In the post-Covid industry, many people talk about the move from physical to digital - a virtual safe space where the boundaries can be pushed and pandemics can’t kill a creative idea.
The Campaign Experience Awards tell a different, even more exciting, story.
Two years in and out of lockdowns forced brands and agencies to move online, tripping over each other to make massive inroads in technological advancements. This competition has transformed the industry. It has also progressed experiential tenfold; from just a preference or a sales tactic, to a campaign cornerstone, produced exclusively for sharing via social media and the creation of original content.
The term “hybrid” generally tends to infer the virtual, whereas the awards speak to an engineered, omni-channel approach. The fusion of physical and digital (phygital) or the term we have coined: “on-live”. We are seeing this ourselves in an uplift of bookings where experiential is placed at the heart of campaigns, resulting in shareable, magic moments, that are simultaneously physically impressive and offer interaction close to point of purchase. This clever, dual approach offers a much more convincing, persuasive form of interaction, converting at a much higher rate than other media or types of approach.
This has provided the perfect diving board for traditionally online brands, or brands launching online products, to transition from URL to IRL. In all sectors of events and hospitality - from the arts to food to tech - intimacy, interaction and involving the participant has undeniably been on the rise but resisting the urge to remain online has seen the creation of many magic moments over the past year.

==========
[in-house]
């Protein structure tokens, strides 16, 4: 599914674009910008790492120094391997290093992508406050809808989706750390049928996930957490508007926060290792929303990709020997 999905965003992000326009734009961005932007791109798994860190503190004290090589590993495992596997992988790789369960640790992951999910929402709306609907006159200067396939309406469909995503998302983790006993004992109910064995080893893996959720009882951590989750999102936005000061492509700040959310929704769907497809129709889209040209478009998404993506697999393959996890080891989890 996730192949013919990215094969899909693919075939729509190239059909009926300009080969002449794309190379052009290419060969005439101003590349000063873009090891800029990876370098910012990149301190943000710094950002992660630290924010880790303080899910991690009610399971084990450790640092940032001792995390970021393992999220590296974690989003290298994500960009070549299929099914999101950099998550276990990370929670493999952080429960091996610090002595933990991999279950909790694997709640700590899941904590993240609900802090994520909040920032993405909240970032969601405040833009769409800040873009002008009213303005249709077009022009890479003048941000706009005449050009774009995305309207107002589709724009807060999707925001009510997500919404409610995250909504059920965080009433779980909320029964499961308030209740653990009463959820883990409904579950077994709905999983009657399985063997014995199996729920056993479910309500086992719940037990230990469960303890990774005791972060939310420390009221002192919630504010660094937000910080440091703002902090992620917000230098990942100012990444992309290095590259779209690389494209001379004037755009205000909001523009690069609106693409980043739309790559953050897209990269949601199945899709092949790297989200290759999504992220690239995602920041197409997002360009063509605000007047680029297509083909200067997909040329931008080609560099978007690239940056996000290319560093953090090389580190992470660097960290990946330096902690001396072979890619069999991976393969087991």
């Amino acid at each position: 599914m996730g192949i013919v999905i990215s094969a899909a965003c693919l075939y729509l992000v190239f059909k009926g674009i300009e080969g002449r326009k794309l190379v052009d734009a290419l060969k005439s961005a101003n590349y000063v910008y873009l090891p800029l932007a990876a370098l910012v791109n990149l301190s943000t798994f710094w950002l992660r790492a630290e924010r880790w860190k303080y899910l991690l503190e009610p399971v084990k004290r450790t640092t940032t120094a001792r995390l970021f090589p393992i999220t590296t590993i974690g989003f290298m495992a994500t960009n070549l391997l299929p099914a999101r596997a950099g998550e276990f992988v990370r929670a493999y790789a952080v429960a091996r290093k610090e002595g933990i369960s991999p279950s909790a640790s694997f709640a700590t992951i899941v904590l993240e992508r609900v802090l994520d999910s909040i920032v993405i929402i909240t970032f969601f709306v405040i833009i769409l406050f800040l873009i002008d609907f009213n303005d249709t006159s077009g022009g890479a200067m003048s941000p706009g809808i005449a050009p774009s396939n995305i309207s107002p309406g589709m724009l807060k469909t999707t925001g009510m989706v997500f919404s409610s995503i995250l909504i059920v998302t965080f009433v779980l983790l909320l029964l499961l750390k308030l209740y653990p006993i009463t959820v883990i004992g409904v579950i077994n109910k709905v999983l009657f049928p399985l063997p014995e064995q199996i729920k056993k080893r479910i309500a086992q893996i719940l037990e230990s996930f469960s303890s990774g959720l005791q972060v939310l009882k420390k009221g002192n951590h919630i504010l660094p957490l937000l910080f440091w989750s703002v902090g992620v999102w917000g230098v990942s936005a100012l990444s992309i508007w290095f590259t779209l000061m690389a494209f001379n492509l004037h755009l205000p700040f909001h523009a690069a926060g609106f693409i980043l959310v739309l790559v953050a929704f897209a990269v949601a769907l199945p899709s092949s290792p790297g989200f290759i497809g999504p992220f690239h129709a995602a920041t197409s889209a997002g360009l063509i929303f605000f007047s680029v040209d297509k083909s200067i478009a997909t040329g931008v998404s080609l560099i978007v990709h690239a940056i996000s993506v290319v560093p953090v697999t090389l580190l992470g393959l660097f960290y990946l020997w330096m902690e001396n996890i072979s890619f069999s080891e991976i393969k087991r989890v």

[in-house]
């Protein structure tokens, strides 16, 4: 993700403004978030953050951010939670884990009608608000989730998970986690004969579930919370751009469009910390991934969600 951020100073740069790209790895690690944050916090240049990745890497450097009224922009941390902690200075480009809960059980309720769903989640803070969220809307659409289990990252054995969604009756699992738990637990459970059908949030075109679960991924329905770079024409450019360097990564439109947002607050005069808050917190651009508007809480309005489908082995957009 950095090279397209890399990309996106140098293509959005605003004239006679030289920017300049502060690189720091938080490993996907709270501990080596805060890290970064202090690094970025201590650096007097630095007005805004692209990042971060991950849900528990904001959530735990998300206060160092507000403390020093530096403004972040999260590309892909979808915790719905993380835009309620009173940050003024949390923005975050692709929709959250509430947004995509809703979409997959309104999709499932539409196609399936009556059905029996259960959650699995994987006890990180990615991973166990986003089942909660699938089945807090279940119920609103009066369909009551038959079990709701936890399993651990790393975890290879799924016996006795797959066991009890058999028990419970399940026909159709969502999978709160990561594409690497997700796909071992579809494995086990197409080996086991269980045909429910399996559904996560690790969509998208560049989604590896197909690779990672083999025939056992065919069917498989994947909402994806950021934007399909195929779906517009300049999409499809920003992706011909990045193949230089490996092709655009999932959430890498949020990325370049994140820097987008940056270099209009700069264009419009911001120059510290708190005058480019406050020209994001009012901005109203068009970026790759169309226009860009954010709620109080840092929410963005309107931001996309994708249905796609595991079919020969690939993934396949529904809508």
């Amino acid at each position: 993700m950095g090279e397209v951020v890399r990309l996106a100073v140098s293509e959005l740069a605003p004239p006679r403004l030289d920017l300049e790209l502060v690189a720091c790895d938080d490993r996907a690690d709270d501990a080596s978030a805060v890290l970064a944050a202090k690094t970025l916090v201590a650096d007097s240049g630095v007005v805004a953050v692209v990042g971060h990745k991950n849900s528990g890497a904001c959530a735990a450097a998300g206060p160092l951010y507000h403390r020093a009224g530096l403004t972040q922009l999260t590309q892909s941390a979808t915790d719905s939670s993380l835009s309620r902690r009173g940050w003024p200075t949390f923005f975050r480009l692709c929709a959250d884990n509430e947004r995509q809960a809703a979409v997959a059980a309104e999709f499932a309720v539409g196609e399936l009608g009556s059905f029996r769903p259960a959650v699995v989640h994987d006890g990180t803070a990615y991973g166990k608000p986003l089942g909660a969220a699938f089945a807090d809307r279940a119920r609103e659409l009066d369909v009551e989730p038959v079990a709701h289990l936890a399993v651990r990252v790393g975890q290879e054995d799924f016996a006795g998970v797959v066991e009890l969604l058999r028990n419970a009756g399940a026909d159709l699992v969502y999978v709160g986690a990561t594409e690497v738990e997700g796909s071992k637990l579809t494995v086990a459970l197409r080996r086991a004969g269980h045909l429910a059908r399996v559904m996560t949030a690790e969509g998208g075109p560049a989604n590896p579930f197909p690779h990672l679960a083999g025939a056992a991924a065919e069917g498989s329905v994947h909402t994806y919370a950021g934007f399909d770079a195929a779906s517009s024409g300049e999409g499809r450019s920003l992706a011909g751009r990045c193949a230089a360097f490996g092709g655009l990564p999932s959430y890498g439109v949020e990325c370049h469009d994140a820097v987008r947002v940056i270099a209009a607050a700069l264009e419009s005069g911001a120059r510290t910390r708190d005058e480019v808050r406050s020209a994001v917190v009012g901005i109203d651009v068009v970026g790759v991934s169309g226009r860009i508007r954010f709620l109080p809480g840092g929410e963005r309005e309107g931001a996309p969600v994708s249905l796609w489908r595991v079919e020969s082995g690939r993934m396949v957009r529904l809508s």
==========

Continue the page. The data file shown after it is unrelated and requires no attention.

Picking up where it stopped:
It also allows brands the opportunity to present a less tangible, conceptual idea in real life, letting tech take the brunt of the hard work, be it content-capture-and-collection, ecommerce or lead generation.
"YouTube Shorts-Drive Thru" is a perfect example of this move: a distinctly online brand, interacting with its target audience at VidCon is both an opportunity and a challenge, given that attempting to encourage online engagement with an in-person activity can prove problematic. However, the blend of physical presence (a visually stimulating backdrop and in-person appearances) and the compelling sense of "togetherness" that digital communities create, produced a perfectly viral campaign.
"The Colonel’s Arms" also embodies this. In the noisiest marketing landscape of last year - the run up to the World Cup in Qatar (not to mention Christmas) - KFC took up the challenge of launching a new delivery app. By wrapping the convenience of digital (in this instance, door-to-door delivery) in the nostalgia and emotion of the physical (the collective, shared experience of watching football in a familiar location such as a pub) it was able to create a multidisciplinary event that is unmatched by other marketing channels.
From calendar landmarks such as the Campaign Experience Awards to the figure-driven insight evidenced in booking data from lo:live, our venue search platform, it’s clear that experiential is changing.
No longer an outlier or “nice-to-have”, it increasingly features as the figurehead of a campaign. It will be exciting to see where it leads next as the boundaries of what’s possible when enhancing and amplifying these activations are pushed ever further.
Neil Jones is Chief Executive Officer and Founder at location:live